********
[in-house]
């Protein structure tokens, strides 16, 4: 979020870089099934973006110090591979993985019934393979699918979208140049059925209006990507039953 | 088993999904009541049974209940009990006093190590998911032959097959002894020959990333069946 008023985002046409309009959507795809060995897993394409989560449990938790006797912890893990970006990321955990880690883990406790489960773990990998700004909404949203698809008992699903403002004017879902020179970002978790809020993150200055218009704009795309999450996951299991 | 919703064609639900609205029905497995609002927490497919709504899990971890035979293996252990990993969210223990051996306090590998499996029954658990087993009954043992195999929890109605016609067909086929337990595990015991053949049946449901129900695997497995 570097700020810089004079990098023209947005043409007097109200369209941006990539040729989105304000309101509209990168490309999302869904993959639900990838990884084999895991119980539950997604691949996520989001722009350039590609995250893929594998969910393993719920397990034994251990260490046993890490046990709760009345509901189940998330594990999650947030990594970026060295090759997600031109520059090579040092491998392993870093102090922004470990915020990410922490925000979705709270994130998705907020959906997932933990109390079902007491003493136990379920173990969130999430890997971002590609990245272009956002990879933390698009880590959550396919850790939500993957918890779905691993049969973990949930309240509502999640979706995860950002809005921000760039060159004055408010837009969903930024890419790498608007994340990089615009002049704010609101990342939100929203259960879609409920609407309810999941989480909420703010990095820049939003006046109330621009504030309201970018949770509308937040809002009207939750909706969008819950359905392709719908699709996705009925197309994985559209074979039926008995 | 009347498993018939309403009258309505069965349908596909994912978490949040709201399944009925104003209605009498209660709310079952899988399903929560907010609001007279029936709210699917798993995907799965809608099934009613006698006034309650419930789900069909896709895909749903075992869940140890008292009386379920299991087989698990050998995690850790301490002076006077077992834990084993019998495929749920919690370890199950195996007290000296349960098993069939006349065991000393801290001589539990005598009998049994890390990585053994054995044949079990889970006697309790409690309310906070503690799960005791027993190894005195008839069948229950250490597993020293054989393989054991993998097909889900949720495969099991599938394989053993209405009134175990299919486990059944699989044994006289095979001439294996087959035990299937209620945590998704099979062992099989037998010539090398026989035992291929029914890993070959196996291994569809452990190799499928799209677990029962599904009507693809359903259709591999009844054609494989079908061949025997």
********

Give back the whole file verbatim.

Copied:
[in-house]
């Protein structure tokens, strides 16, 4: 979020870089099934973006110090591979993985019934393979699918979208140049059925209006990507039953 | 088993999904009541049974209940009990006093190590998911032959097959002894020959990333069946 008023985002046409309009959507795809060995897993394409989560449990938790006797912890893990970006990321955990880690883990406790489960773990990998700004909404949203698809008992699903403002004017879902020179970002978790809020993150200055218009704009795309999450996951299991 | 919703064609639900609205029905497995609002927490497919709504899990971890035979293996252990990993969210223990051996306090590998499996029954658990087993009954043992195999929890109605016609067909086929337990595990015991053949049946449901129900695997497995 570097700020810089004079990098023209947005043409007097109200369209941006990539040729989105304000309101509209990168490309999302869904993959639900990838990884084999895991119980539950997604691949996520989001722009350039590609995250893929594998969910393993719920397990034994251990260490046993890490046990709760009345509901189940998330594990999650947030990594970026060295090759997600031109520059090579040092491998392993870093102090922004470990915020990410922490925000979705709270994130998705907020959906997932933990109390079902007491003493136990379920173990969130999430890997971002590609990245272009956002990879933390698009880590959550396919850790939500993957918890779905691993049969973990949930309240509502999640979706995860950002809005921000760039060159004055408010837009969903930024890419790498608007994340990089615009002049704010609101990342939100929203259960879609409920609407309810999941989480909420703010990095820049939003006046109330621009504030309201970018949770509308937040809002009207939750909706969008819950359905392709719908699709996705009925197309994985559209074979039926008995 | 009347498993018939309403009258309505069965349908596909994912978490949040709201399944009925104003209605009498209660709310079952899988399903929560907010609001007279029936709210699917798993995907799965809608099934009613006698006034309650419930789900069909896709895909749903075992869940140890008292009386379920299991087989698990050998995690850790301490002076006077077992834990084993019998495929749920919690370890199950195996007290000296349960098993069939006349065991000393801290001589539990005598009998049994890390990585053994054995044949079990889970006697309790409690309310906070503690799960005791027993190894005195008839069948229950250490597993020293054989393989054991993998097909889900949720495969099991599938394989053993209405009134175990299919486990059944699989044994006289095979001439294996087959035990299937209620945590998704099979062992099989037998010539090398026989035992291929029914890993070959196996291994569809452990190799499928799209677990029962599904009507693809359903259709591999009844054609494989079908061949025997």